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Fanconi syndrome

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Fanconi syndrome or Fanconi's syndrome ( /fɑːnˈkni/, /fæn-/) is a syndrome of inadequate reabsorption in the proximal renal tubules of the kidney. The syndrome can be caused by various underlying congenital or acquired diseases, by toxicity (for example, from toxic heavy metals), or by adverse drug reactions. It results in various small molecules of metabolism being passed into the urine instead of being reabsorbed from the tubular fluid (for example, glucose, amino acids, uric acid, phosphate, and bicarbonate). Fanconi syndrome affects the proximal tubules, namely, the proximal convoluted tubule (PCT), which is the first part of the tubule to process fluid after it is filtered through the glomerulus, and the proximal straight tubule (pars recta), which leads to the descending limb of the loop of Henle.


Different forms of Fanconi syndrome can affect different functions of the proximal tubule, and result in different complications. The loss of bicarbonate results in type 2 or proximal renal tubular acidosis. The loss of phosphate results in the bone diseases rickets and osteomalacia (even with adequate vitamin D and calcium levels), because phosphate is necessary for bone development in children and even for ongoing bone metabolism in adults.


It is named after Guido Fanconi, a Swiss pediatrician, although various other scientists, including George Lignac, contributed to its study. It should not be confused with Fanconi anemia, a separate disease.

Clinical features

The clinical features of proximal renal tubular acidosis are:

  • Polyuria, polydipsia and dehydration
  • Hypophosphatemic rickets (in children) and osteomalacia (in adults)
  • Growth failure
  • Acidosis
  • Hypokalemia
  • Hyperchloremia
  • Other features of the generalized proximal tubular dysfunction of the Fanconi syndrome are:

  • Hypophosphatemia/hyperphosphaturia
  • Glycosuria
  • Proteinuria/aminoaciduria
  • Hyperuricosuria
  • Causes

    In contrast to Hartnup disease and related tubular conditions, Fanconi syndrome affects the transport of many different substances, so is not considered to be a defect in a specific channel, but a more general defect in the function of the proximal tubules.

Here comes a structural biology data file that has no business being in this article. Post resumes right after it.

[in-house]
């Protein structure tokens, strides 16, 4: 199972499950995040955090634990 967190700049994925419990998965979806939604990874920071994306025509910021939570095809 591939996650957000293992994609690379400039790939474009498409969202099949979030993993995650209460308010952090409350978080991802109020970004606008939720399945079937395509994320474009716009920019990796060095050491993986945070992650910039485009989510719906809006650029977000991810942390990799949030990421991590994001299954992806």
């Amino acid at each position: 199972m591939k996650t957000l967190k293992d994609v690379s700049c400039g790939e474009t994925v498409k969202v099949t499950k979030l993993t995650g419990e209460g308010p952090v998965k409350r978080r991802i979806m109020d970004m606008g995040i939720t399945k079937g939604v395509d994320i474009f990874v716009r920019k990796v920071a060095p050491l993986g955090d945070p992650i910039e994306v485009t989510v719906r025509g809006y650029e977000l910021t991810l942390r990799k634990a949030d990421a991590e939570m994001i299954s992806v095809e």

Different diseases underlie Fanconi syndrome; they can be inherited, congenital, or acquired.


    Cystinosis is the most common cause of Fanconi syndrome in children.

    Other recognised causes are Wilson's disease (a genetically inherited condition of copper metabolism), Lowe syndrome, tyrosinemia (type I), galactosemia, glycogen storage diseases, and hereditary fructose intolerance.

    Two forms, Dent's disease and Lowe syndrome, are X linked.

    A recently described form of this disease is due to a mutation in the peroxisomal protein EHHADH. This mutation misdirects the EHHADH to the mitochondria. This interfers with respiratory complex I and with beta oxidation of fatty acids. The end result is a decrease in the ability of the mitochondria to produce ATP.


    It is possible to acquire this disease later in life.

    Causes include ingesting expired tetracyclines (where tetracycline changes to form epitetracycline and anhydrotetracycline which damage proximal tubule), and as a side effect of tenofovir in cases of pre-existing renal impairment. In the HIV population, Fanconi syndrome can develop secondary to the use of an antiretroviral regimen containing tenofovir and didanosine. Lead poisoning also leads to Fanconi syndrome.

    Multiple myeloma or monoclonal gammopathy of undetermined significance can also cause the condition.

    Additionally, Fanconi Syndrome can develop as a secondary or tertiary effect of certain autoimmune disorders.


    Treatment of children with Fanconi syndrome mainly consists of replacement of substances lost in the urine (mainly fluid and bicarbonate).


    Fanconi syndrome Wikipedia

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